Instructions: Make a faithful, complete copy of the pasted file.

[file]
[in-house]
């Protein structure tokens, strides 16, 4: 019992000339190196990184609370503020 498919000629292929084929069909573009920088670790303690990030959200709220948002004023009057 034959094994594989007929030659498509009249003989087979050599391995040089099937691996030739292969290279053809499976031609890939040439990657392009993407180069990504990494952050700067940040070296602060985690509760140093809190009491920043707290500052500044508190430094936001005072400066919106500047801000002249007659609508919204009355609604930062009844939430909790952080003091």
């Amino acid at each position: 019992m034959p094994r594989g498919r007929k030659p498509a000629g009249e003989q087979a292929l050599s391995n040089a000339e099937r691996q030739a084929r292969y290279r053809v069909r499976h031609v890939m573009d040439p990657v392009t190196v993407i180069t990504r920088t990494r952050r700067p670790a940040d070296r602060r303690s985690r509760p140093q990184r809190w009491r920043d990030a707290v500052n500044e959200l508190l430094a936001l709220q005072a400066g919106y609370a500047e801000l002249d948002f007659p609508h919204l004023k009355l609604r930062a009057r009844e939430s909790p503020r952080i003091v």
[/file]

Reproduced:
[in-house]
């Protein structure tokens, strides 16, 4: 019992000339190196990184609370503020 498919000629292929084929069909573009920088670790303690990030959200709220948002004023009057 034959094994594989007929030659498509009249003989087979050599391995040089099937691996030739292969290279053809499976031609890939040439990657392009993407180069990504990494952050700067940040070296602060985690509760140093809190009491920043707290500052500044508190430094936001005072400066919106500047801000002249007659609508919204009355609604930062009844939430909790952080003091």
């Amino acid at each position: 019992m034959p094994r594989g498919r007929k030659p498509a000629g009249e003989q087979a292929l050599s391995n040089a000339e099937r691996q030739a084929r292969y290279r053809v069909r499976h031609v890939m573009d040439p990657v392009t190196v993407i180069t990504r920088t990494r952050r700067p670790a940040d070296r602060r303690s985690r509760p140093q990184r809190w009491r920043d990030a707290v500052n500044e959200l508190l430094a936001l709220q005072a400066g919106y609370a500047e801000l002249d948002f007659p609508h919204l004023k009355l609604r930062a009057r009844e939430s909790p503020r952080i003091v």